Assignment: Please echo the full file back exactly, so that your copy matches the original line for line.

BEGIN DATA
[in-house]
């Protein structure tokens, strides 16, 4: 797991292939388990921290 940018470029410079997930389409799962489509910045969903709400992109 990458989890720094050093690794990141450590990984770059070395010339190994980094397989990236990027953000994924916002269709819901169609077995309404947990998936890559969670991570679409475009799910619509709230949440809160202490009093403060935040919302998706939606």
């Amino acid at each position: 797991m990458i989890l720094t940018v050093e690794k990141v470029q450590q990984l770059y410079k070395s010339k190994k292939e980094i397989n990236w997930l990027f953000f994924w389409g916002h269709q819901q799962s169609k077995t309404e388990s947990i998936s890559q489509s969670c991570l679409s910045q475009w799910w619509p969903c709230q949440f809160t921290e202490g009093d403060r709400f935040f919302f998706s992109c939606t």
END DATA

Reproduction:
[in-house]
């Protein structure tokens, strides 16, 4: 797991292939388990921290 940018470029410079997930389409799962489509910045969903709400992109 990458989890720094050093690794990141450590990984770059070395010339190994980094397989990236990027953000994924916002269709819901169609077995309404947990998936890559969670991570679409475009799910619509709230949440809160202490009093403060935040919302998706939606």
């Amino acid at each position: 797991m990458i989890l720094t940018v050093e690794k990141v470029q450590q990984l770059y410079k070395s010339k190994k292939e980094i397989n990236w997930l990027f953000f994924w389409g916002h269709q819901q799962s169609k077995t309404e388990s947990i998936s890559q489509s969670c991570l679409s910045q475009w799910w619509p969903c709230q949440f809160t921290e202490g009093d403060r709400f935040f919302f998706s992109c939606t």